I never thought I was going to be able to do graphics programming because I believed I was bad at math. The only class I failed in college was a math course. And yet here I am, actually doing decently well at handling math subjects!!

Visualizing math has made all the difference. Abstract math means nothing to me, and I don’t expect it to mean anything to you either. But that doesn’t mean you’re not good at math- it might just mean you have untapped potential at geometry and visual-based math!

The best way to use this tutorial is probably to either a) reference it when you’re confused about or forget the meaning of a term used in another tutorial (for example, a tutorial says “get the surface normal” or “transform into X space” without explaining what that means) or b) reading it as a primer for more complex discussions of the subjects presented.

To really harness the math involved in this tutorial, you’ll need to do a combination of experimentation and research: start writing code to experiment with the terms you learn, and read books that go more in-depth explaining the math involved.

Or, you could do what I did, and use it as a brush-up on your graphics-related linear algebra skills before having a technical interview.¯\_(ツ)_/¯

This tutorial is going to cover how the following math topics apply to representing 3D geometry:

• What vectors and matrices represent
• Vector cross products & surface normals
• Vector normalization
• Vector dot products
• Matrix * vector multiplication

## Intro to Procedural Geometry, Part 3

This is an immediate follow-up to Intro to Procedural Geometry, Part 2. If you don’t yet know how to generate a cube, make sure to read Part 1 and 2!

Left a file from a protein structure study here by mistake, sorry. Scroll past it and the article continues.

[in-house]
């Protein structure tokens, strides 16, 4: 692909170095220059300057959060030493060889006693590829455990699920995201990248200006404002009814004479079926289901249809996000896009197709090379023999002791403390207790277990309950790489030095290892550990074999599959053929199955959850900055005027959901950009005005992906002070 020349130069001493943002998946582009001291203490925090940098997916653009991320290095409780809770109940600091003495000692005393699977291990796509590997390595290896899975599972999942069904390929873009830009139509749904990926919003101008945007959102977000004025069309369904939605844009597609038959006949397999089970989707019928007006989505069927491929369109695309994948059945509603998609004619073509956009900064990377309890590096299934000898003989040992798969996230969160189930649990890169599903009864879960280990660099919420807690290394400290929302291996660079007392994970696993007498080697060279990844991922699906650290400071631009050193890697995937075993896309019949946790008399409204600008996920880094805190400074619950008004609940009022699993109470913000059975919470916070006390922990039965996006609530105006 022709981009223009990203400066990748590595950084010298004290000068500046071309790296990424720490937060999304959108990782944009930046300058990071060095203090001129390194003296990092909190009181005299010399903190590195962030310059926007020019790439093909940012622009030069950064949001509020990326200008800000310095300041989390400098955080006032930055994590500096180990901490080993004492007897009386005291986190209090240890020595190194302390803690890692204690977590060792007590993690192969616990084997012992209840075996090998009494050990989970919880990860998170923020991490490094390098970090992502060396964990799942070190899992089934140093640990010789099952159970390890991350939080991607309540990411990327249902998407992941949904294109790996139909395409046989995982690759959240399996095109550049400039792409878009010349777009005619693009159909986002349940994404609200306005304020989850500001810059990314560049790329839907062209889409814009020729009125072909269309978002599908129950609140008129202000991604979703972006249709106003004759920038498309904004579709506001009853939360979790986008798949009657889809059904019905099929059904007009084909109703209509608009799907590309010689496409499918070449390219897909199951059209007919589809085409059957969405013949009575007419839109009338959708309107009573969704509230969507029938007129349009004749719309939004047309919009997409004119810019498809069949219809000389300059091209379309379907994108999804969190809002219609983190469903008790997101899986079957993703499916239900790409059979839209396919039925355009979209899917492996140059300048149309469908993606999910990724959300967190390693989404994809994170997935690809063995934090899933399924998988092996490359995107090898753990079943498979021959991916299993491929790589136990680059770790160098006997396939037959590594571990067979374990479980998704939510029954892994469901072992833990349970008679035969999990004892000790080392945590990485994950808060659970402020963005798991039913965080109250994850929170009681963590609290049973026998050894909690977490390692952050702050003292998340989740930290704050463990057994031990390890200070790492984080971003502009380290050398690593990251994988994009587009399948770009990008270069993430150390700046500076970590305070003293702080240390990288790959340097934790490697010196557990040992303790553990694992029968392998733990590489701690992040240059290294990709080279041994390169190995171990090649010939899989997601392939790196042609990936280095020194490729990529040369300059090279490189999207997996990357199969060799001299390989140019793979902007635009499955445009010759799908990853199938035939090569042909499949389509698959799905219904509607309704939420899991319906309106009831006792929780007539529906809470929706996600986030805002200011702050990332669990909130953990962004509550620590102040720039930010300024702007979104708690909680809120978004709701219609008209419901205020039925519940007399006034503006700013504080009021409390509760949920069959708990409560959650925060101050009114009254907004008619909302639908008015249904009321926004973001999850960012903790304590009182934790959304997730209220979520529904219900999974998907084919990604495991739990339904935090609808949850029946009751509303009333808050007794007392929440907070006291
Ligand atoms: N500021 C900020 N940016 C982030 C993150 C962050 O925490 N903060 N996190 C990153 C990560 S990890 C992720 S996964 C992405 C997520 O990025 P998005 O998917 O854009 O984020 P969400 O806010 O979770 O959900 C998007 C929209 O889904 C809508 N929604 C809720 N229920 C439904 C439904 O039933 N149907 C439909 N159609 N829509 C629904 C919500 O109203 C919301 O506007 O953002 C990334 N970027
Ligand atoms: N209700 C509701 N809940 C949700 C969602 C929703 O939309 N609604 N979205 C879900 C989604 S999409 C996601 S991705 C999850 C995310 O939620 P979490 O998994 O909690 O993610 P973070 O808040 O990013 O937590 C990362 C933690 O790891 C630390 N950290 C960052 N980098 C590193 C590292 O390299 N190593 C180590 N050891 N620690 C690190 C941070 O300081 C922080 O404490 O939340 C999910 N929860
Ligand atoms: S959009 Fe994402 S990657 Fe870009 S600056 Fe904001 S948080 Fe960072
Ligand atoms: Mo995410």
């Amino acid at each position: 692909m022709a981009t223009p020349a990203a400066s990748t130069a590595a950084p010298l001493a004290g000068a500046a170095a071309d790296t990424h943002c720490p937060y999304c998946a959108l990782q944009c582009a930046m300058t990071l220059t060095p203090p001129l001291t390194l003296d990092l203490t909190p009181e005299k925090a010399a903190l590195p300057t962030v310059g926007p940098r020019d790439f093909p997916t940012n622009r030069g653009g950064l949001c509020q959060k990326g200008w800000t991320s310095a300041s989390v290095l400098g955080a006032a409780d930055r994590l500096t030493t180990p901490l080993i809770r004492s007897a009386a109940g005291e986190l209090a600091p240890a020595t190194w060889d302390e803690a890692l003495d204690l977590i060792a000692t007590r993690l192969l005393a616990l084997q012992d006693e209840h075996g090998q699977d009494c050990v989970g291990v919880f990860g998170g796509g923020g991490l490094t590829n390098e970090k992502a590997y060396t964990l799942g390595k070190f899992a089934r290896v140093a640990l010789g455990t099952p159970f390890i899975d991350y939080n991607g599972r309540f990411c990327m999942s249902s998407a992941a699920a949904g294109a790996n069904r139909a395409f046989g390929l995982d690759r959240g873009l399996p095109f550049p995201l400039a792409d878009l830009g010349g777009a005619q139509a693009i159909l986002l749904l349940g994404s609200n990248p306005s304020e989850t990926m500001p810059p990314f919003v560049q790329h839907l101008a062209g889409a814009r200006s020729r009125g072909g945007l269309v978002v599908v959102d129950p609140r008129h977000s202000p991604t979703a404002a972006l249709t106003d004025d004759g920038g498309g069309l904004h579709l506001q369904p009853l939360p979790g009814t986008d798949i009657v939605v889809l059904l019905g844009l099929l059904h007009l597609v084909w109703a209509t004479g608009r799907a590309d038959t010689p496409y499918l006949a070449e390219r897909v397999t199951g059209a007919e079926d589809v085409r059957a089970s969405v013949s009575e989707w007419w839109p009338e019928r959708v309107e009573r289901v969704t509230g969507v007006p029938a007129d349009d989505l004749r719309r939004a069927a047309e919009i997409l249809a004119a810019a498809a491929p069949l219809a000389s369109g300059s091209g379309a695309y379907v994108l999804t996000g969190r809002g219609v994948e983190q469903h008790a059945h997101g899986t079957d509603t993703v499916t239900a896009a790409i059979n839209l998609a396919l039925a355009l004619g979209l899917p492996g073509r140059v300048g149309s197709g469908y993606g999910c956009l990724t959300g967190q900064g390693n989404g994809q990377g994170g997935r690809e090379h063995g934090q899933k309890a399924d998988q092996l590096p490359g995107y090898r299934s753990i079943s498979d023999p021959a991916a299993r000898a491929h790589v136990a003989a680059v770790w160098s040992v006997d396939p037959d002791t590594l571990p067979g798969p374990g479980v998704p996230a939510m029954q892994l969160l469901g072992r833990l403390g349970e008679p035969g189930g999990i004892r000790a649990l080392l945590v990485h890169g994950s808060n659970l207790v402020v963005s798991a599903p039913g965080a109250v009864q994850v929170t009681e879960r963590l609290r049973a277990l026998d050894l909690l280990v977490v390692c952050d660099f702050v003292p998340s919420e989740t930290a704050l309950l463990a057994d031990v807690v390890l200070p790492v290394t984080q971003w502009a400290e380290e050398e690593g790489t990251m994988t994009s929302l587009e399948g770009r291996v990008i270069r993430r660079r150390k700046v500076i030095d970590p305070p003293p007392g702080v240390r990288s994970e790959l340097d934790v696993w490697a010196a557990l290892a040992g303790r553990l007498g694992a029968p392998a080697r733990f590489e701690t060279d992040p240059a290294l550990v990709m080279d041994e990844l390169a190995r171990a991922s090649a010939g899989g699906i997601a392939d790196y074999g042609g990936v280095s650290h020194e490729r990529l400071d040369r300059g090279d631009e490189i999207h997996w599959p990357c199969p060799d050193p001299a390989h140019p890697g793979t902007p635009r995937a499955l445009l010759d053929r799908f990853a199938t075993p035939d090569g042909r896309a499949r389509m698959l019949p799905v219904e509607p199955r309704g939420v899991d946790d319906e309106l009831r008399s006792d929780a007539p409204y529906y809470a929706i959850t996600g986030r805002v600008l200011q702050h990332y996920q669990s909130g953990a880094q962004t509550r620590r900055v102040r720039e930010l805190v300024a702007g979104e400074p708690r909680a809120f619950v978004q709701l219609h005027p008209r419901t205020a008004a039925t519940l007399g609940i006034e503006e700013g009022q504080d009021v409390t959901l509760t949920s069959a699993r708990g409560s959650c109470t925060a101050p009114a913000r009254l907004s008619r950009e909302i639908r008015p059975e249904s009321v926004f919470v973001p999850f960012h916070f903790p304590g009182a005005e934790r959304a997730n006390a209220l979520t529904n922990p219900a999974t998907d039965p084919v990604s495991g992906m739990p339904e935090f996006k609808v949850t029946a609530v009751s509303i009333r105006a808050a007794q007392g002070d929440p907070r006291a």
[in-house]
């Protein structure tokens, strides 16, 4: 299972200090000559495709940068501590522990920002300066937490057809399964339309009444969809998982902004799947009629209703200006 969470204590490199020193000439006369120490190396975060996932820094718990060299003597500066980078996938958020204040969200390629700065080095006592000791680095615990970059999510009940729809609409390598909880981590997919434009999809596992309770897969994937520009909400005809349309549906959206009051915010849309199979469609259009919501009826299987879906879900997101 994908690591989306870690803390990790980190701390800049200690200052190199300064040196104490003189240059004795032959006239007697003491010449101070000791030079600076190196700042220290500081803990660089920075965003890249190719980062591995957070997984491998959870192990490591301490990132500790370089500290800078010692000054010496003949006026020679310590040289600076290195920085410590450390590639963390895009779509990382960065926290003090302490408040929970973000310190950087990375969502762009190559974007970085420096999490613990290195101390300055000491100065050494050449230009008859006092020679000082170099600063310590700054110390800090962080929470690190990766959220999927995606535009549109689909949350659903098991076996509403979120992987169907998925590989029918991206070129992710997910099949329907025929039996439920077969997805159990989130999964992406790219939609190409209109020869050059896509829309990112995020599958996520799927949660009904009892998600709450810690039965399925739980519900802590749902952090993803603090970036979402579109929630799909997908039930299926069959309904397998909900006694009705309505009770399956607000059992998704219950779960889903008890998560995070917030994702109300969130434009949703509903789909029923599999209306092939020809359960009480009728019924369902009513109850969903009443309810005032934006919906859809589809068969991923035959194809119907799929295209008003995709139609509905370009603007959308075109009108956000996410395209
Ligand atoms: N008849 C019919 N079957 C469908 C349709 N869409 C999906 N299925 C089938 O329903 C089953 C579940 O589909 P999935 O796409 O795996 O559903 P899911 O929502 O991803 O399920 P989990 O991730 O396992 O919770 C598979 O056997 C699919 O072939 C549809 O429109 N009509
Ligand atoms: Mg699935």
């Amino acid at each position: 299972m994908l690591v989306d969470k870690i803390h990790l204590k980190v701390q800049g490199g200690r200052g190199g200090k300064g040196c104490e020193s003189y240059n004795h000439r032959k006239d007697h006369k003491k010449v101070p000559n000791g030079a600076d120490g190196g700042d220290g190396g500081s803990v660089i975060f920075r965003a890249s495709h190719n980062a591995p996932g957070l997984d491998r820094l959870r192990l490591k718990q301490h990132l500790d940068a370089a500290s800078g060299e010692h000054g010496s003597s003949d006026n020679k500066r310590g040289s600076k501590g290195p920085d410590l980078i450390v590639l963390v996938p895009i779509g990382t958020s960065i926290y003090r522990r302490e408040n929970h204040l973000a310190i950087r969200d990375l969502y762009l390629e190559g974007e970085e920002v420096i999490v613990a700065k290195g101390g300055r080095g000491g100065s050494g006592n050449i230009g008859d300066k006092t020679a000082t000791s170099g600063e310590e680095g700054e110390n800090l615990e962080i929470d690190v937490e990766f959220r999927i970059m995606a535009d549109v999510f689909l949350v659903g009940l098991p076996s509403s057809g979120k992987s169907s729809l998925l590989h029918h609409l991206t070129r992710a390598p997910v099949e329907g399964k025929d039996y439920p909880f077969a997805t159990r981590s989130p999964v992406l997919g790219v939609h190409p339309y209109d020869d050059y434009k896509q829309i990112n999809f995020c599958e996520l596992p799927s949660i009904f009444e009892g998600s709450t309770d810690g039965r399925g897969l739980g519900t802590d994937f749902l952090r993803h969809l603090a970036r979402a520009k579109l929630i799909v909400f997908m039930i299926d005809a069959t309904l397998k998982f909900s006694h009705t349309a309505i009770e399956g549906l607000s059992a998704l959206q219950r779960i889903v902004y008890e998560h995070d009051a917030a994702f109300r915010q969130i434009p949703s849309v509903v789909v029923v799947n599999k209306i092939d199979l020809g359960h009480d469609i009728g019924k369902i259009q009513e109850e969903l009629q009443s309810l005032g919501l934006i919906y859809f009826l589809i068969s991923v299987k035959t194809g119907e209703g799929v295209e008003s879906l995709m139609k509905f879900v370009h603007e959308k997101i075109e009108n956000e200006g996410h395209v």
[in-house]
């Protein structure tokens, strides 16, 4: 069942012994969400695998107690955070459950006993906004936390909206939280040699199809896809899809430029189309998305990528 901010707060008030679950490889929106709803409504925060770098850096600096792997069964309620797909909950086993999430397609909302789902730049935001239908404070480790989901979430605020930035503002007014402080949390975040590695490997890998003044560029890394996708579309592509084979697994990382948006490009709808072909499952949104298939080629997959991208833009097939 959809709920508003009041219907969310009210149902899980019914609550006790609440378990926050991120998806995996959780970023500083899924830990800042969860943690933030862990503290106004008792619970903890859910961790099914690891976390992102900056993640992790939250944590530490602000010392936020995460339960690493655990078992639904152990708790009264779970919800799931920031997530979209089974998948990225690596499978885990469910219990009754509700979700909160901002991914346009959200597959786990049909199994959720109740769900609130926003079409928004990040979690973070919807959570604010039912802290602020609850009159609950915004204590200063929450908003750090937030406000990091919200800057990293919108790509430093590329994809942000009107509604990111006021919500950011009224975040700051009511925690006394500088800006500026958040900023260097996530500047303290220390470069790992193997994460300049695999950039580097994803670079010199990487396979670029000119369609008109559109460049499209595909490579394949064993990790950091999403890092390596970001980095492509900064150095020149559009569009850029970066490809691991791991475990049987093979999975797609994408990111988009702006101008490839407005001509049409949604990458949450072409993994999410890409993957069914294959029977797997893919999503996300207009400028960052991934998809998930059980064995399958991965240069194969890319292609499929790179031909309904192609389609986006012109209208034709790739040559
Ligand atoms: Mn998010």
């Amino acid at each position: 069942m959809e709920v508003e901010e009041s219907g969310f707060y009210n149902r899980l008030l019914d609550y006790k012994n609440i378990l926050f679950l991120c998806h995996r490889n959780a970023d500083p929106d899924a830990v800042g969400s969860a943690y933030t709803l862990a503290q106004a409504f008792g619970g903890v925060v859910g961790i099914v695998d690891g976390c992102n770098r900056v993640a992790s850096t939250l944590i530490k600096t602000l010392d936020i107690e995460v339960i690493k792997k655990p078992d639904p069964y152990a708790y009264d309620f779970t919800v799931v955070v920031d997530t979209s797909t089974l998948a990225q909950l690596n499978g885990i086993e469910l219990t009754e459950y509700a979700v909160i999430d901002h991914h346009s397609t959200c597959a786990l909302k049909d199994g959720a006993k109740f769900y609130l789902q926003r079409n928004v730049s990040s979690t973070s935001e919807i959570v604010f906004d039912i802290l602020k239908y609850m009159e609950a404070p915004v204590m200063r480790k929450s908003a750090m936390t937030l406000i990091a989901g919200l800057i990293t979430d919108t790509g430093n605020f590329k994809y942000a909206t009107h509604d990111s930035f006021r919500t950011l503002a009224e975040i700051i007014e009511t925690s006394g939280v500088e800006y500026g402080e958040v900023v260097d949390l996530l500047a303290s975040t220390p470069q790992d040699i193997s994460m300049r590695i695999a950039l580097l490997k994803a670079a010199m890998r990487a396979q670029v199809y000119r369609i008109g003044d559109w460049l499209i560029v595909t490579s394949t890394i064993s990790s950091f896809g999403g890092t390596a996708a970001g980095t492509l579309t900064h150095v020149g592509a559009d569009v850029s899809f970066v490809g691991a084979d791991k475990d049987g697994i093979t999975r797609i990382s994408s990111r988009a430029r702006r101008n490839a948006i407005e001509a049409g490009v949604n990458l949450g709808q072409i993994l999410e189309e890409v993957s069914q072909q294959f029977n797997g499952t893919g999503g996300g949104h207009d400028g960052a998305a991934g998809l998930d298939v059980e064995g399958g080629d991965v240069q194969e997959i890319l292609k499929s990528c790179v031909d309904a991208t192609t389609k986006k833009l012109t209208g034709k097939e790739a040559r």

This tutorial assumes you know:

• Basics of using Unity (creating objects, attaching scripts, using the inspector)
• How to code in C# (or at least a similar language)
• The high-level of how 3D geometry is represented in code (vertices and triangles)
• How to use Unity’s Mesh API to create geometry
• How to create a plane mesh in code
• How to create a cube’s vertices and triangles

This tutorial will teach you:

• How normals & UVs work
• How to texture procedural meshes (part 4)

For your reference, here’s the final code for a procedural cube. Make sure to read the linked file and the file titled Shape in the same repository folder!

Let’s get to it!

## Intro to Procedural Geometry, Part 2

If you follow me on Twitter, you’ll know that I post polls to determine the content of these tutorials! Y’all are keeping up the trend of voting for this procedural geometry series, so as requested, here’s part 2 😀

If you missed Intro to Procedural Geometry, Part 1, and you’re unfamiliar with how vertices and triangles work, I highly recommend checking out that tutorial first.

This tutorial assumes you know:

• Basics of using Unity (creating objects, attaching scripts, using the inspector)
• How to code in C# (or at least a similar language)
• The high-level of how 3D geometry is represented in code (vertices and triangles)
• How to use Unity’s Mesh API to create geometry
• How to create a plane mesh in code

This tutorial will teach you:

• How to create a cube’s vertices and triangles
• How normals & UVs work (part 3)
• How to texture procedural meshes (part 4)

Let’s get started!

## Intro to Procedural Geometry, Part 1

If you follow me on Twitter, you’ll know that I posted a poll to determine the content of this tutorial! With almost half the votes, an introduction to procedural geometry was the winner.